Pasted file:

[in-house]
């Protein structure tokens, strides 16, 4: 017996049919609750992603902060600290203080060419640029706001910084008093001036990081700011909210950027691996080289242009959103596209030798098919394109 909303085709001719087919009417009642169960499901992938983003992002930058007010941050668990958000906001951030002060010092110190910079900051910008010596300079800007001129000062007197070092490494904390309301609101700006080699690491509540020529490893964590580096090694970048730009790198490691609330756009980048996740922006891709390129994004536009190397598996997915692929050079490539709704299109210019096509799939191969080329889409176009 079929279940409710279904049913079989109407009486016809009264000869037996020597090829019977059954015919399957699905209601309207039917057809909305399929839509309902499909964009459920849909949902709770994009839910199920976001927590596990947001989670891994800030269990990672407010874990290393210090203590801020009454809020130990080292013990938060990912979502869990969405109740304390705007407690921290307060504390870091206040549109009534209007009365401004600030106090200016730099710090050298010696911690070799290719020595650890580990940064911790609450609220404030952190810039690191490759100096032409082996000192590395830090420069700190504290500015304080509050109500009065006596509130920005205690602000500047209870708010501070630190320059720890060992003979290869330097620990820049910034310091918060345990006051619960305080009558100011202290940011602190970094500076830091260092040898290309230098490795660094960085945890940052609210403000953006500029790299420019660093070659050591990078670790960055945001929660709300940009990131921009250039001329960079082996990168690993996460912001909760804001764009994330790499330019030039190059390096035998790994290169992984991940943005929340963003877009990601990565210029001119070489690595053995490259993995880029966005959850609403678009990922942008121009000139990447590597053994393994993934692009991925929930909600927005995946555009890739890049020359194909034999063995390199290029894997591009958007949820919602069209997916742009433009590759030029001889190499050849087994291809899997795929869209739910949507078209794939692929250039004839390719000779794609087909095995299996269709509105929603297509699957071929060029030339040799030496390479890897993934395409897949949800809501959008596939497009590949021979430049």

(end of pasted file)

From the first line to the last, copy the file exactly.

[in-house]
């Protein structure tokens, strides 16, 4: 017996049919609750992603902060600290203080060419640029706001910084008093001036990081700011909210950027691996080289242009959103596209030798098919394109 909303085709001719087919009417009642169960499901992938983003992002930058007010941050668990958000906001951030002060010092110190910079900051910008010596300079800007001129000062007197070092490494904390309301609101700006080699690491509540020529490893964590580096090694970048730009790198490691609330756009980048996740922006891709390129994004536009190397598996997915692929050079490539709704299109210019096509799939191969080329889409176009 079929279940409710279904049913079989109407009486016809009264000869037996020597090829019977059954015919399957699905209601309207039917057809909305399929839509309902499909964009459920849909949902709770994009839910199920976001927590596990947001989670891994800030269990990672407010874990290393210090203590801020009454809020130990080292013990938060990912979502869990969405109740304390705007407690921290307060504390870091206040549109009534209007009365401004600030106090200016730099710090050298010696911690070799290719020595650890580990940064911790609450609220404030952190810039690191490759100096032409082996000192590395830090420069700190504290500015304080509050109500009065006596509130920005205690602000500047209870708010501070630190320059720890060992003979290869330097620990820049910034310091918060345990006051619960305080009558100011202290940011602190970094500076830091260092040898290309230098490795660094960085945890940052609210403000953006500029790299420019660093070659050591990078670790960055945001929660709300940009990131921009250039001329960079082996990168690993996460912001909760804001764009994330790499330019030039190059390096035998790994290169992984991940943005929340963003877009990601990565210029001119070489690595053995490259993995880029966005959850609403678009990922942008121009000139990447590597053994393994993934692009991925929930909600927005995946555009890739890049020359194909034999063995390199290029894997591009958007949820919602069209997916742009433009590759030029001889190499050849087994291809899997795929869209739910949507078209794939692929250039004839390719000779794609087909095995299996269709509105929603297509699957071929060029030339040799030496390479890897993934395409897949949800809501959008596939497009590949021979430049």